Technology and Tech Levels

There are five tech levels: Tech 0 through Tech IV. ‘Tech’ level is used as 1) a rating for item technological level and 2) a rating of social and technological sophistication for bases, villages, enclaves, tribes and other sentient social organizations. In post-apocalyptic earth, Tech 0-III societies often exist in close proximity. The definitions are flexible so there is quite a lot of variation within each tech level.

Tech 0
70% of total remaining population. Tribal societies surviving through hunting/gathering, scavenging, looting or banditry (‘Raiders’). Little or no agriculture. Example technology: tanned skins and hides, fire hardened spears, atlatl, javelin, bows/arrows, flint and stone tools and weapons, charcoal fires. May be using simpler Tech I-II weapons and equipment obtained through scavenging, looting or trade (particular Raiders). Sometimes found either worshiping or controlled by ancient Tech III+ technology such as computer installations, bombs, robots, androids, borgs, etc. 100% illiterate and sometimes without true speech (‘beast-men’ tribes).

Tech I
20% of population. Pre-industrial technology (think medieval earth). Society is capable of manufacturing some if not all tech I items. Will usually be found using some salvaged Tech II-III items. Example technology: crossbows, handspun textiles, candles and oil lamps, copper/bronze/iron axes and swords. Rudimentary agriculture. Barter system, with money employed mainly for transactions with other Tech II+ societies. 10-50% literacy.

Tech II
9% of population. Mid-20th century technological/industrial societies. Often based in pre-war installations such as bunkers or urban ruins. Will be using manufactured or refurbished Tech II items and usually a few salvaged Tech III items. Can manufacture all Tech 0-I and some Tech II items, depending on control of recovered manufacturing equipment. Advanced agriculture and economics (use of money). Example technology: optics, gunpowder weapons, incandescent lighting, metal trade goods, internal combustion engines (alcohol), simple electronics. 50-80% literacy.

Tech III
~1% of population. 25th century Earth technology. Fusion power, gravity control, autonomous robots, energy weapons, etc. Advanced social organization and educational level. Tech III societies are always found in hidden bases, usually pre-war military, government, scientific or industrial installations. Can manufacture tech I-II items and possibly tech III items if in control of manufacturing facilities or robots. Will be using salvaged techII-III technology with possible access to experimental tech IV artifacts. Example technology: lasers, nucleonic glow-strip lighting, energy cells, advanced electric and nuclear-powered vehicles, robots, computers. 90%+ literacy.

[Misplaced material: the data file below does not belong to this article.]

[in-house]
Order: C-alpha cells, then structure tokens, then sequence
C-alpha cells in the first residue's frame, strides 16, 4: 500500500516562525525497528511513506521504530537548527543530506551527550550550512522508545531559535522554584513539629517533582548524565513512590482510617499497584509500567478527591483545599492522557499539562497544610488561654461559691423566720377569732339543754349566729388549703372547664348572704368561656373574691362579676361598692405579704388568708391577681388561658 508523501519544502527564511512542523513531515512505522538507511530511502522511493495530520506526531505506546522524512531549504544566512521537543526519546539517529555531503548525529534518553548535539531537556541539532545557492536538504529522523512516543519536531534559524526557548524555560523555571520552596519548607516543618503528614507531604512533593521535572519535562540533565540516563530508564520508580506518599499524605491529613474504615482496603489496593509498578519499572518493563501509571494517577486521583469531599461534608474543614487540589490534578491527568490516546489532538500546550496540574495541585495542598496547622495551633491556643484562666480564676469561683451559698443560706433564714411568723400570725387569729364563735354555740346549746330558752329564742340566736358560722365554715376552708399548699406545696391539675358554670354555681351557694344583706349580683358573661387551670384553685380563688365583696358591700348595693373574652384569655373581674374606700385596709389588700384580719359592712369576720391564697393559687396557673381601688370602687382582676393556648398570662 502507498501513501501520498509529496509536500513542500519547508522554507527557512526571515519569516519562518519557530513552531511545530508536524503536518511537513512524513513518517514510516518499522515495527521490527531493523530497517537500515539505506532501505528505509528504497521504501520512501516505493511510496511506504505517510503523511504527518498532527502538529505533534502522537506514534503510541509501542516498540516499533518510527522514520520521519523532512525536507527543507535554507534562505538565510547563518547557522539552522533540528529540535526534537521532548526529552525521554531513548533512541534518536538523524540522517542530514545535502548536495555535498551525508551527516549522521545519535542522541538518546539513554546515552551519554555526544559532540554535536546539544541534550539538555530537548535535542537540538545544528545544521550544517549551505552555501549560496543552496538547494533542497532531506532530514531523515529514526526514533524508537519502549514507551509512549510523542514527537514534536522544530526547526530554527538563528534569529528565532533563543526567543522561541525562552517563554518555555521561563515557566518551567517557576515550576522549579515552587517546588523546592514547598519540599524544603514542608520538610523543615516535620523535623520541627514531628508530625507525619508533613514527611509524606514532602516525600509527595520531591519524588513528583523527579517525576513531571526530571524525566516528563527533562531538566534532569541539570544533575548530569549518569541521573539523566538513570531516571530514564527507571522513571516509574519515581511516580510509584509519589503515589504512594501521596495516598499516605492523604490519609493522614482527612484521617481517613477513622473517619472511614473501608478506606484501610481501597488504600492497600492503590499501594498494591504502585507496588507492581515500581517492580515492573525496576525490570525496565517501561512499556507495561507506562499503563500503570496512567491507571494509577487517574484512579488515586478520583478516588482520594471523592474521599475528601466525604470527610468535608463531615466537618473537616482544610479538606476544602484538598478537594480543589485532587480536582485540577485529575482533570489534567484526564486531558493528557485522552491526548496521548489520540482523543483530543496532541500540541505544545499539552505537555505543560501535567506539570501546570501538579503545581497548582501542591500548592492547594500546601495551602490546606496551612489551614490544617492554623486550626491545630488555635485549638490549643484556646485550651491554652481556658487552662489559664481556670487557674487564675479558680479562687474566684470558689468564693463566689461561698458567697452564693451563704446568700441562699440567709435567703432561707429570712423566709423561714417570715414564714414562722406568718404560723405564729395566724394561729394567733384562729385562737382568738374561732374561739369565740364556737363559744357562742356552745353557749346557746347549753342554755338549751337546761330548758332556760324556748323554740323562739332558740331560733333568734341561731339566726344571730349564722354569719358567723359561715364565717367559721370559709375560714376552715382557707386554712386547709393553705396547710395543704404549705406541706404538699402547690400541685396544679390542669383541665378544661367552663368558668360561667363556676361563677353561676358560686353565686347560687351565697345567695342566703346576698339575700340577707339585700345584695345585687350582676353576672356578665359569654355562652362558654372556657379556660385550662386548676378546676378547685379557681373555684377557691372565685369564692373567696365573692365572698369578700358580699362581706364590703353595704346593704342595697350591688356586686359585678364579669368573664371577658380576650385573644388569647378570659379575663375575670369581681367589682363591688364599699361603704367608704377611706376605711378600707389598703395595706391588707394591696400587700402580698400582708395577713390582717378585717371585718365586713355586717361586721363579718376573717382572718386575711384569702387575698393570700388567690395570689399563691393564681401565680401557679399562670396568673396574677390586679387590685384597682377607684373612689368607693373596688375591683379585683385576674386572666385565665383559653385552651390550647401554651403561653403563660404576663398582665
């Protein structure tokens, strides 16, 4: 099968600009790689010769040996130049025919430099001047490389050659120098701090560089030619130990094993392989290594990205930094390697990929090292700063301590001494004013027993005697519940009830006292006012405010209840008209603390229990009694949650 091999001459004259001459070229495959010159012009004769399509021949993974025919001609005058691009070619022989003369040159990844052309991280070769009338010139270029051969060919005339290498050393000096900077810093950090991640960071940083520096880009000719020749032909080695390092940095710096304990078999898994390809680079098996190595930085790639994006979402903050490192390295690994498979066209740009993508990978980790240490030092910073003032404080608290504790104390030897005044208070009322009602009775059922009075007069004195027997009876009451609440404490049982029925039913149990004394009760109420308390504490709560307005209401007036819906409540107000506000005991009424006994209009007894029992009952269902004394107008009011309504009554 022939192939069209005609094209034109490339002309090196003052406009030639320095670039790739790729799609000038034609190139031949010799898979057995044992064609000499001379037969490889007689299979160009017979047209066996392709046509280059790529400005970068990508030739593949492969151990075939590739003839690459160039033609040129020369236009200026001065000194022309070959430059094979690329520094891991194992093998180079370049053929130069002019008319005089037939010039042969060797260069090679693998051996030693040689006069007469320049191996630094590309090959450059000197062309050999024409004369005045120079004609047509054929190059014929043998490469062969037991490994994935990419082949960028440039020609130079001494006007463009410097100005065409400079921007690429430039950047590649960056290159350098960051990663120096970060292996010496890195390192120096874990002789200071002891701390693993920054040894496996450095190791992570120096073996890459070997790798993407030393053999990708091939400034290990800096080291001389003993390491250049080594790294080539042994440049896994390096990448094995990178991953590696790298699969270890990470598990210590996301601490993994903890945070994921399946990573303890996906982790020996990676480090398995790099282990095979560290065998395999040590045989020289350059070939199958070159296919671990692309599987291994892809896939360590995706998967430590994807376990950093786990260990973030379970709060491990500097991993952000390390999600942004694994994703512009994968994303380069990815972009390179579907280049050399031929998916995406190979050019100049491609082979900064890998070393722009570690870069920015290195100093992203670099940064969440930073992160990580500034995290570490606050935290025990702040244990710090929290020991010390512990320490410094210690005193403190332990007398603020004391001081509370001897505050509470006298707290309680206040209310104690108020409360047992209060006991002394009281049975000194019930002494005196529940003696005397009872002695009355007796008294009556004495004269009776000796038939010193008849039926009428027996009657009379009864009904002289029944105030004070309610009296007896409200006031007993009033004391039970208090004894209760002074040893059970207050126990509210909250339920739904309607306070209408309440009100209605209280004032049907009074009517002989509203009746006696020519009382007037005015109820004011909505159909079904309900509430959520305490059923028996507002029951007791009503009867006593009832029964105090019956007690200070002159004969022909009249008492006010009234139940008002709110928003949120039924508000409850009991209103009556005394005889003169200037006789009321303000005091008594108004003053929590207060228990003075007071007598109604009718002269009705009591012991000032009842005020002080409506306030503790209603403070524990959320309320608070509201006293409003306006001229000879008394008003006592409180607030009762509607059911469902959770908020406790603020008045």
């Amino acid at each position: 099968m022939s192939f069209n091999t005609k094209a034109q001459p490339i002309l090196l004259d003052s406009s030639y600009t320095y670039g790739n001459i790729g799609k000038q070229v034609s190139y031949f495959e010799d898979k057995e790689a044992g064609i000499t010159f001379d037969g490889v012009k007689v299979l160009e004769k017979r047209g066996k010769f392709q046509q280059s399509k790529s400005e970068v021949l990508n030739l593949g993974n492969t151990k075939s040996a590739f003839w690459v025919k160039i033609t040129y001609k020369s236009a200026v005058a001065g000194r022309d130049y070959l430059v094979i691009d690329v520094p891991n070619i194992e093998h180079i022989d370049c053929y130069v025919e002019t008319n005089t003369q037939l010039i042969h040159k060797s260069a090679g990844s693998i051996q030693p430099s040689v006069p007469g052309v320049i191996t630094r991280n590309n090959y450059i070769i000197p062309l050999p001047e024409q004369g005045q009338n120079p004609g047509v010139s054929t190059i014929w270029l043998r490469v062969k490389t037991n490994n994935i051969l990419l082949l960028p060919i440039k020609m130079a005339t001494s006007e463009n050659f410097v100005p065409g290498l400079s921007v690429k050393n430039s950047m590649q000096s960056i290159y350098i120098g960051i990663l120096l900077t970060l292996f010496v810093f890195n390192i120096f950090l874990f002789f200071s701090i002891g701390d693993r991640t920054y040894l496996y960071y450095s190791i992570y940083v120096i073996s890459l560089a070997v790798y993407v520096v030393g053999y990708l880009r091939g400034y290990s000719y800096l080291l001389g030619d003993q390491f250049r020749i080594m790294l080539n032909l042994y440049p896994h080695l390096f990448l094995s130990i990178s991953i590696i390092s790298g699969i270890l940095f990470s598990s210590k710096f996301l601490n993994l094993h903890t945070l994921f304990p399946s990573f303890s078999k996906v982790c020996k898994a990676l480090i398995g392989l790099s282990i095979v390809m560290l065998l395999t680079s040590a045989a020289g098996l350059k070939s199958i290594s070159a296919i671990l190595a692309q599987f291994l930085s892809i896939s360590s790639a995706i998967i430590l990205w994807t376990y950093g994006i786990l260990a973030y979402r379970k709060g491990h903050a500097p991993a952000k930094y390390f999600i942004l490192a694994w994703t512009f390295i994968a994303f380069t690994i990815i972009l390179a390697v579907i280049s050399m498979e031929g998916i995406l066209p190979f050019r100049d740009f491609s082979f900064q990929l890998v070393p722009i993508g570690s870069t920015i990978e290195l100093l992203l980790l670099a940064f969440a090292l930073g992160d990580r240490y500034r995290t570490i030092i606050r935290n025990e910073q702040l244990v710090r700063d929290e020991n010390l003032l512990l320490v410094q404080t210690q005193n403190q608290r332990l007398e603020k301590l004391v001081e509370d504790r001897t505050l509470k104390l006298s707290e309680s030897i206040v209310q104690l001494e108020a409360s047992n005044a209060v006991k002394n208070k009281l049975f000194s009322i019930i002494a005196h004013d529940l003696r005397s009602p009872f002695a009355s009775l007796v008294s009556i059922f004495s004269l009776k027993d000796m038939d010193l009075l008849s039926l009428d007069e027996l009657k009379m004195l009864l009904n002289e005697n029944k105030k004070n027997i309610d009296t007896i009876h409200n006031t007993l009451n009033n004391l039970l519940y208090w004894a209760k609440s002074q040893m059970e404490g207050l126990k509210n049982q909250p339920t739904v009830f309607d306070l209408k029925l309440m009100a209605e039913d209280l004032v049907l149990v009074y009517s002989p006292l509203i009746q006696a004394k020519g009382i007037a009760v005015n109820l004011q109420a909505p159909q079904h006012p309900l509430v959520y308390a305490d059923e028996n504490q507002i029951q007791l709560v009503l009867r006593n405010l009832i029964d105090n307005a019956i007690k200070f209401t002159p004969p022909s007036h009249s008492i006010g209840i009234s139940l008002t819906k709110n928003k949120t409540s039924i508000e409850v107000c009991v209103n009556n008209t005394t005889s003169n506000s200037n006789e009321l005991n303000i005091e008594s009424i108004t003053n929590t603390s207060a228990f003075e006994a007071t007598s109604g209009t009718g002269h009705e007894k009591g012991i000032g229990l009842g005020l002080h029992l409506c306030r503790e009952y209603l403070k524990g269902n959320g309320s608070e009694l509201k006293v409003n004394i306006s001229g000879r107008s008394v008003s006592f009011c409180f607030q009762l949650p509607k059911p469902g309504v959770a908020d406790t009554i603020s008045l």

Tech IV
? % of population. Experimental or secret technology from the late 25th century or Shadow Years. No known post-apocalyptic societies are Tech IV.

Key Future-History Technologies

Broadcast Power
Starting in the 23rd century, safe and long range far-field broadcast of electrical energy became practical. By the 25th century, most electrical energy was delivered to major metropolitan areas via broadcast antennas, with wired networks a thing of the past by mid-century. Useful power could be transmitted hundreds of kilometers by the biggest stationary antennas. Most 25th century ground-vehicles were powered by electricity delivered in this way.

- Broadcast power transmission antennas usually double as receivers for purposes of relaying power to the next in a series of transmitters, or rebroadcasting power to other devices in a smaller nearby area. However, smaller devices were generally equipped only with internal receiver antennas due to power transmission requiring a minimum antenna element size of around 4kg and 50cm.

- Data can also be transmitted through broadcast power networks, but two-way communication is problematic due to the minimum antenna size required for transmission. Dedicated data networks were generally served by a separate and evolutionary development of pulsed spread-spectrum OFDM digital radio technology (no set modulated frequency or amplitude).

- Shadow Years: due to the unreliability of any single power source in the post-apocalyptic 26th century, most devices of sufficient size were equipped with three power options: broadcast receiver, line power (a cable and/or plug), and internal battery. Very small devices with low power requirements were ‘self-powered’ whenever possible (generation of electricity through inertial motion for storage in a small onboard battery). This applies to most devices smaller than the ubiquitous hand-held ‘communicator’ (the Shadow-Years equivalent of a cell-phone, but using point-to-point pulsed SS OFDM receiver/transmitters).